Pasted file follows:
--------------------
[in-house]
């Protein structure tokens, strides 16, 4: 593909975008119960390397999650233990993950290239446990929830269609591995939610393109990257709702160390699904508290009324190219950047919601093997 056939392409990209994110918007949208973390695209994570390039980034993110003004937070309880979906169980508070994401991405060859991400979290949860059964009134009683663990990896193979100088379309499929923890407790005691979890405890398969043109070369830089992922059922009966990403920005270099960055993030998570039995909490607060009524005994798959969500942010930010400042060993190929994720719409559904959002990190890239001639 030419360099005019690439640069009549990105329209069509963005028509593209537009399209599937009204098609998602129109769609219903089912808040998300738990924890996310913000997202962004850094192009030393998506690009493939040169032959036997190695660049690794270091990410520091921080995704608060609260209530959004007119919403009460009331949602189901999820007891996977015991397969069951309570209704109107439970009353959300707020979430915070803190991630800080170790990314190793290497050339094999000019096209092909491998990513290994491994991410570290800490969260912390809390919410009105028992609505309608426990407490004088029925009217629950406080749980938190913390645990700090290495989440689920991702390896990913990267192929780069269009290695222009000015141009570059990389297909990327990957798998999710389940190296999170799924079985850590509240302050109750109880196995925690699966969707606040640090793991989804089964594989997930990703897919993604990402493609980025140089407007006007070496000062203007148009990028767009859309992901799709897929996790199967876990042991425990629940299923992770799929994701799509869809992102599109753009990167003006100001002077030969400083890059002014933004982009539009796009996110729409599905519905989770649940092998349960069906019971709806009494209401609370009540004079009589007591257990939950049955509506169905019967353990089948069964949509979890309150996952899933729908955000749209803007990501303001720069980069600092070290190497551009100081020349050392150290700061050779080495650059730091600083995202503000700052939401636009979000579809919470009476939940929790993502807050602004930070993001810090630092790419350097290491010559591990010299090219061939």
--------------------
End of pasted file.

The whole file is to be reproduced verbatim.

[in-house]
């Protein structure tokens, strides 16, 4: 593909975008119960390397999650233990993950290239446990929830269609591995939610393109990257709702160390699904508290009324190219950047919601093997 056939392409990209994110918007949208973390695209994570390039980034993110003004937070309880979906169980508070994401991405060859991400979290949860059964009134009683663990990896193979100088379309499929923890407790005691979890405890398969043109070369830089992922059922009966990403920005270099960055993030998570039995909490607060009524005994798959969500942010930010400042060993190929994720719409559904959002990190890239001639 030419360099005019690439640069009549990105329209069509963005028509593209537009399209599937009204098609998602129109769609219903089912808040998300738990924890996310913000997202962004850094192009030393998506690009493939040169032959036997190695660049690794270091990410520091921080995704608060609260209530959004007119919403009460009331949602189901999820007891996977015991397969069951309570209704109107439970009353959300707020979430915070803190991630800080170790990314190793290497050339094999000019096209092909491998990513290994491994991410570290800490969260912390809390919410009105028992609505309608426990407490004088029925009217629950406080749980938190913390645990700090290495989440689920991702390896990913990267192929780069269009290695222009000015141009570059990389297909990327990957798998999710389940190296999170799924079985850590509240302050109750109880196995925690699966969707606040640090793991989804089964594989997930990703897919993604990402493609980025140089407007006007070496000062203007148009990028767009859309992901799709897929996790199967876990042991425990629940299923992770799929994701799509869809992102599109753009990167003006100001002077030969400083890059002014933004982009539009796009996110729409599905519905989770649940092998349960069906019971709806009494209401609370009540004079009589007591257990939950049955509506169905019967353990089948069964949509979890309150996952899933729908955000749209803007990501303001720069980069600092070290190497551009100081020349050392150290700061050779080495650059730091600083995202503000700052939401636009979000579809919470009476939940929790993502807050602004930070993001810090630092790419350097290491010559591990010299090219061939």